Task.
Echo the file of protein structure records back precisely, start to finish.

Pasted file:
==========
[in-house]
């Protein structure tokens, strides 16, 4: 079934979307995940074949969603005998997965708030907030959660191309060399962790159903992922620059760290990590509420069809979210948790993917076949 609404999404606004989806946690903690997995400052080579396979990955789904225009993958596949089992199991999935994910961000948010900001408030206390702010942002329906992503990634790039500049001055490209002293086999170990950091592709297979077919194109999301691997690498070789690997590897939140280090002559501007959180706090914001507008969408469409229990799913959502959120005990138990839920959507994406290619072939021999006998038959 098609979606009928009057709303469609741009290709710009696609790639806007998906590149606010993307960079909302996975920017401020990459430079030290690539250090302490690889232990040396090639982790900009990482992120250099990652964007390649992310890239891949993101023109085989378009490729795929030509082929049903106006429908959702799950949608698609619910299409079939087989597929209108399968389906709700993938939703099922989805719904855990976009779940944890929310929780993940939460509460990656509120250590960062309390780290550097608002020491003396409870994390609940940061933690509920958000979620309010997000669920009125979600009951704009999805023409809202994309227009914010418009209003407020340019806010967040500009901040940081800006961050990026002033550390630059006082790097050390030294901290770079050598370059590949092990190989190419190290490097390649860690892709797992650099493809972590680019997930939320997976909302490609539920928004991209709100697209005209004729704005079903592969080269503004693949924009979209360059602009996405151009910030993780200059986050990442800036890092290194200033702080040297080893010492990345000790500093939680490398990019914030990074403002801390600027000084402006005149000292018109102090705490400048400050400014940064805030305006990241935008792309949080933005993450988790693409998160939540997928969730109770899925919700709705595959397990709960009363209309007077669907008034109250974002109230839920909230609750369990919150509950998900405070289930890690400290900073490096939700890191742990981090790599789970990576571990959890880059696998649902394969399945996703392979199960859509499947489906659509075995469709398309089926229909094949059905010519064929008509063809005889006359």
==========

[in-house]
């Protein structure tokens, strides 16, 4: 079934979307995940074949969603005998997965708030907030959660191309060399962790159903992922620059760290990590509420069809979210948790993917076949 609404999404606004989806946690903690997995400052080579396979990955789904225009993958596949089992199991999935994910961000948010900001408030206390702010942002329906992503990634790039500049001055490209002293086999170990950091592709297979077919194109999301691997690498070789690997590897939140280090002559501007959180706090914001507008969408469409229990799913959502959120005990138990839920959507994406290619072939021999006998038959 098609979606009928009057709303469609741009290709710009696609790639806007998906590149606010993307960079909302996975920017401020990459430079030290690539250090302490690889232990040396090639982790900009990482992120250099990652964007390649992310890239891949993101023109085989378009490729795929030509082929049903106006429908959702799950949608698609619910299409079939087989597929209108399968389906709700993938939703099922989805719904855990976009779940944890929310929780993940939460509460990656509120250590960062309390780290550097608002020491003396409870994390609940940061933690509920958000979620309010997000669920009125979600009951704009999805023409809202994309227009914010418009209003407020340019806010967040500009901040940081800006961050990026002033550390630059006082790097050390030294901290770079050598370059590949092990190989190419190290490097390649860690892709797992650099493809972590680019997930939320997976909302490609539920928004991209709100697209005209004729704005079903592969080269503004693949924009979209360059602009996405151009910030993780200059986050990442800036890092290194200033702080040297080893010492990345000790500093939680490398990019914030990074403002801390600027000084402006005149000292018109102090705490400048400050400014940064805030305006990241935008792309949080933005993450988790693409998160939540997928969730109770899925919700709705595959397990709960009363209309007077669907008034109250974002109230839920909230609750369990919150509950998900405070289930890690400290900073490096939700890191742990981090790599789970990576571990959890880059696998649902394969399945996703392979199960859509499947489906659509075995469709398309089926229909094949059905010519064929008509063809005889006359």